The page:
Muscle Building: Top 5 Highest, Vegan Protein Foods!

So, you’re a vegan looking to bulk up? Perhaps you’re looking at the omnivorous bodybuilders chomping down chicken, and guzzling milk and eggs, and thinking “I can’t keep up with them!”, but you truly can! Not only do people tend to overestimate how much protein they actually need to build muscle, they also underestimate the role a plant-based diet can play in providing it. So, without further ado, let’s get into Muscle Building: Top 5 Highest, Vegan Protein Foods!

1. Tempeh

Like its soya-sister tofu, tempeh is a rich source of vegan protein. Packing 11g in an 85g serving, tempeh is just one route to bigger biceps. Moreover, unlike tofu which is notoriously bland, tempeh has a naturally nutty, almost meaty flavour. A nice recipe is marinating it in olive oil, lemon juice, coriander and garlic, before baking it for twenty minutes for a crispy finish!

2. Wholegrains

Carbs that are also protein-packed? Perfect! While something like brown rice isn’t necessarily high in protein (2.6g per 100g), it still boasts more nutritional value than white rice. Moreover, in a single wholemeal pitta bread, there’s a whopping 8.7g of protein! Switching to wholegrains is a good way of subtly increasing your intake.

3. Lentils

Lentils are the protein shake of the legume world. They’re also naturally tasty, and can be supplemented into most dishes. In a 100g serving of red split lentils, there’s approximately 25g of protein. Omnivores will be kicking themselves for ignoring the plant world.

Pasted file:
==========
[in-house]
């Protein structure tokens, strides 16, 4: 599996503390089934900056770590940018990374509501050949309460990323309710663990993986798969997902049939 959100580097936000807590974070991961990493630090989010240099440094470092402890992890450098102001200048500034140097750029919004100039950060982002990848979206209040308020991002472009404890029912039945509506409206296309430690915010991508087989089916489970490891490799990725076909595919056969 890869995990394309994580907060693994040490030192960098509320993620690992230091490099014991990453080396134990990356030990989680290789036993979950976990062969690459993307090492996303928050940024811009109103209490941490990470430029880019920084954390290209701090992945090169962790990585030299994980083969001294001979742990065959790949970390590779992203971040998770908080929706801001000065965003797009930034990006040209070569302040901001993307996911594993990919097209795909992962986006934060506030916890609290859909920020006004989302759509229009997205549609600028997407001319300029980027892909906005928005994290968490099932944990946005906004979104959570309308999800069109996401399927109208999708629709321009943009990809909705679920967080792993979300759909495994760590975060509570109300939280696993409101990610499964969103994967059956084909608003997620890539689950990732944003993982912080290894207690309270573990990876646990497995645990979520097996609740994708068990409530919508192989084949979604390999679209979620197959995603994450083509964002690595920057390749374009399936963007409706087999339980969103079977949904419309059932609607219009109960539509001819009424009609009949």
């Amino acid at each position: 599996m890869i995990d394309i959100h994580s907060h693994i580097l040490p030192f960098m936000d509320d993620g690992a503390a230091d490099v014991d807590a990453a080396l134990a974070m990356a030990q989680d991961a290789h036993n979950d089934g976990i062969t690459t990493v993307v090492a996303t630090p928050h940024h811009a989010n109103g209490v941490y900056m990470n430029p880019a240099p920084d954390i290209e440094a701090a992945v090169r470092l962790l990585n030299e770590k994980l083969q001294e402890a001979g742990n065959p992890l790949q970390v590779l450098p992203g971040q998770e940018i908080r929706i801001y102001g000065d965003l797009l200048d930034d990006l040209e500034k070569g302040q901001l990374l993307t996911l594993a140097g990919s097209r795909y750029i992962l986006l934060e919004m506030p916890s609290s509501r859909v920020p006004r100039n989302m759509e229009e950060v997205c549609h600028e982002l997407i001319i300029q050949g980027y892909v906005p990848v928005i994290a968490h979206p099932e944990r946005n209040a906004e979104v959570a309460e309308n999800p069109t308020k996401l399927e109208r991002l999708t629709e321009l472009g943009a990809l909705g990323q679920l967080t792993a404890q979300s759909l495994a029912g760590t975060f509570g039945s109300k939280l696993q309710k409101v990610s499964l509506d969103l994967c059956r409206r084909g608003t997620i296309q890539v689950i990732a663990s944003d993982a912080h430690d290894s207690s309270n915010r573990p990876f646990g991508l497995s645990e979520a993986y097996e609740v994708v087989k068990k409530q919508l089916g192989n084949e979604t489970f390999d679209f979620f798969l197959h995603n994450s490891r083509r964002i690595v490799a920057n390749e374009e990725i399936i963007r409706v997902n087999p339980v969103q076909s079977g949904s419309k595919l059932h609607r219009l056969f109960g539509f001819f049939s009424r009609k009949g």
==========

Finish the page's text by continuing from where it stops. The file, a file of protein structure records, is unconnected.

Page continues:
4. Nuts

Nuts are my go-to food throughout the day. They compliment breakfasts (sprinkle walnuts on your porridge), lunches (bake hazelnuts and crumble them on your salad), and dinners (add pecans to a hearty soup!) Nuts traverse the full culinary lands of sweet and savoury. They’re a really useful and easy way of boosting protein intake. In 23 almonds, there’s 6g of protein – making them a solid choice of muscle-building snack!

5. Beans

The bean is the humble handyman for the muscle-building gym-goer. They’re incredibly cheap, and easy to integrate into a myriad of recipes. They are, for example, perfect stirred into a fajita mix. Black beans are among my favourites. In one cup (172g) of black beans, you get 15.2g of protein. Their salty taste and creamy consistency will also help you feel satiated.

Even if you’re reading this and you’re not vegan or vegetarian, I strongly recommend introducing plant-based protein into your diet, whether to supplement a fitness goal or not. Not only is it an environmentally-friendly and ethical change, it has all the health benefits (and more) offered by animal produce. Doctors are proving that there is less chance of developing insidious diseases which hide in your inner organs created by the fermenting toxins found in (especially red) meat. 

What plant-based protein sources do you enjoy? Let us know in the comments below, and join in the conversation on FacebookTwitter Instagram and KEEP Your Fit ON!

James Leach

James follows a vegetarian diet, and his main interest is in creating cheap, healthy recipes that are also delicious. He incorporates this philosophy into his own fitness activities too, which includes running, strength training, as well as football and climbing!

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